My very experienced and trusty assistant planting "All Blue" potatoes

Sunday, April 18, 2010

Chief Hunter

All work and no play makes Mike and Micki very dull grandparents so we set aside our garden duties and spent the weekend foraging the river banks and forests for wild edibles with the grandson, Hunter. At some point, he decided he was part Indian and asked to be called Chief Hunter ~ I suggested "Chief Dumb Bear" but he did not approve of that title so Chief Hunter it was. Anyway, our first trip proved to be most fruitful as we found numerous asparagus plants beginning to bear, but we were about a week too soon so did not find enough for a meal.


The wild parsley, now easily identifiable, was in its prime.

Just as we were leaving Chief Hunter found a patch of morel mushrooms. "Grandma! He yelled. There are morel mushrooms everywhere!" He was so excited as this was the very first time he found them all by himself...we are such proud grandparents. The boy was able to easily identify old asparagus ferns and the new shoots that accompanied them, sage, parsley, and the mushrooms...perhaps we are rubbing off on him after all.

Today, we ventured into the forests to search a few of our favorite spots for more morels and, although we only found one, everyone had a great time. We thought perhaps our "working dog" should start learning how to become a truffle hound...he loved the idea but bit the top off the first and only mushroom we introduced him to; this new duty might take a while for him to perfect.

Rowdy, leaping across a branch of the creek.


Grandpa following suit...but with less grace.:)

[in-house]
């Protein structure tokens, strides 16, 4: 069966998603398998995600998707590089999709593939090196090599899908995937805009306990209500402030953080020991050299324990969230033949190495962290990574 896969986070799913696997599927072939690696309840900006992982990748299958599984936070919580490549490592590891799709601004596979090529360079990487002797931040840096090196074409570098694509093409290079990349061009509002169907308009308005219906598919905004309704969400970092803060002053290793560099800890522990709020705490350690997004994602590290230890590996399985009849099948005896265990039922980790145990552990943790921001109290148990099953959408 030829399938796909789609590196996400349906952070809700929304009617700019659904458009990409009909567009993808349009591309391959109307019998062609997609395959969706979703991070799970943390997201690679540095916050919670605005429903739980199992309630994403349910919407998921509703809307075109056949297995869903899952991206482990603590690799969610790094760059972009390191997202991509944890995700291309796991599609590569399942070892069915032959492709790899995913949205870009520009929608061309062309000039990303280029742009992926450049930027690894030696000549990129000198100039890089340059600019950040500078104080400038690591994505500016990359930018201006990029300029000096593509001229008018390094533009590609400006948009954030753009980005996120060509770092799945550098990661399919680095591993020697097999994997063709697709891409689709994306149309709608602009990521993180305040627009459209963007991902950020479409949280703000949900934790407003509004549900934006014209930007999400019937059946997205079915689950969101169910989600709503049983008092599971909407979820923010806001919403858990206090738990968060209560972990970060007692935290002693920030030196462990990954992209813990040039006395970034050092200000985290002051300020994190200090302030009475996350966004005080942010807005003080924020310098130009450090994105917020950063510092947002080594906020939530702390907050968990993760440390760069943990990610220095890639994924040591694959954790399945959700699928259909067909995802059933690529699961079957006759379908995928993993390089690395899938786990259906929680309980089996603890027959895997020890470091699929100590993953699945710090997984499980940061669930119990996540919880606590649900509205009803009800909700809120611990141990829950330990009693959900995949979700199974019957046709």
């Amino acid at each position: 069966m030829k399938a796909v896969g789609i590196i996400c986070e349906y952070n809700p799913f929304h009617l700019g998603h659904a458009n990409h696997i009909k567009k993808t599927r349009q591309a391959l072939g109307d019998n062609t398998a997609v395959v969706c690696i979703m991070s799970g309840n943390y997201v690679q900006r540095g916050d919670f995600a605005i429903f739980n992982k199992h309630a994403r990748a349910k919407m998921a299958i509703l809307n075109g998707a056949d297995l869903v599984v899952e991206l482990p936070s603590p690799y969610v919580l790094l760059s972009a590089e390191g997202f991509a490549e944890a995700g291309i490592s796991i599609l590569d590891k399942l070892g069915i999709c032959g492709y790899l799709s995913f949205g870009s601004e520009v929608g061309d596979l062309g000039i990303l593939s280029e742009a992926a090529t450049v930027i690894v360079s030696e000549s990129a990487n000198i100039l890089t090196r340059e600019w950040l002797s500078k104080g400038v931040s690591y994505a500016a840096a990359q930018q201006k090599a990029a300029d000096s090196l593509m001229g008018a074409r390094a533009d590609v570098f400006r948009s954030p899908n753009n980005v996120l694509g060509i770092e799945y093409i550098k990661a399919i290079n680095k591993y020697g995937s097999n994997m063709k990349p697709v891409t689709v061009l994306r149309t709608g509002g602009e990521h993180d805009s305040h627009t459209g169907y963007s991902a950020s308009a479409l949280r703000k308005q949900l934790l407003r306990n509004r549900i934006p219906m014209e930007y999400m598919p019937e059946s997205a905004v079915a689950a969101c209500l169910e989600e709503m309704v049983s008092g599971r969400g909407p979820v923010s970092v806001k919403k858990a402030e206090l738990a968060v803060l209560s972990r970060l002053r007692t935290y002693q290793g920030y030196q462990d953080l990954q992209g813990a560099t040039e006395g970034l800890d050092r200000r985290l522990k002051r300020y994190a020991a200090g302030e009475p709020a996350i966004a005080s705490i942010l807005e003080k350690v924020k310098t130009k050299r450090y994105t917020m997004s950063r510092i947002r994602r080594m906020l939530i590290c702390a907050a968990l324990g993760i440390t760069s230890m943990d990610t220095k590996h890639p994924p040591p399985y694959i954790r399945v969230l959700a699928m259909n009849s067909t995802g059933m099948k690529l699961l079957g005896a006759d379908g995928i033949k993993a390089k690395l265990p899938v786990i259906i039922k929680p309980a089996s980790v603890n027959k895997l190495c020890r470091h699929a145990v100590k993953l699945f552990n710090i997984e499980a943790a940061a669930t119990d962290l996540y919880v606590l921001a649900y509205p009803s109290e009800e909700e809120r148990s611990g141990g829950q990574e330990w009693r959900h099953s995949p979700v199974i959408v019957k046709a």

Chief Hunter, sharing a moose hip bone with Rowdy. I don't know? It's Northern Idaho.


Our jeep was a muddy mess so we decided to be lazy and splurge on a car wash...one of Hunters favorite chores.:)

video

Grandma, scrounging for quarters wondering if she had enough to actually get the vehicle washed.:(

video

Friday, April 2, 2010

Seed and Seedlings

We collected a bit of seed off wild asparagus a few weeks ago that we found along a river bank. Each asparagus "berry" contains six little seeds that germinate quite readily. They can be gathered off the ferny female plants in the fall or early spring and will store for many years. Also planted were the rest of my 2007 seed that was obtained from the ancestors of my own unruly plants, they had excellent germination. It will take a few years for the plants to become established well enough to produce large spears but time passes quickly when one is patient.

We have been planting apple, pear, apricot, plum, walnut, cherry, chestnut, currant, jostaberry, gooseberry, and raspberries. I must have planted over a hundred of these little starts in our woods and field this past week, all of which were grown from seeds and rooted cuttings started last year. I am hoping that some of the trees grown from seed in previous years will start to bear fruit this summer.

A few one year old apple and pear trees in transit to a new home.

Pots of Josta berries waiting to be planted in perminant locations.

Black raspberries will root anywhere that the stem touches the ground, these ones were tip rooted last fall.

The onion seedlings are only a week or two away from being transplanted...they can't wait to be free of their confines. There are also a few leeks and chives in this bunch but the majority are Yellow of Parma and Jaune Paille des Vertus onions. Both are excellent for storage.

We purchased a few dozen ramps a while back and are happy to see that they have been growing quickly...I'm glad they like the cold as it has been pretty nasty out of late.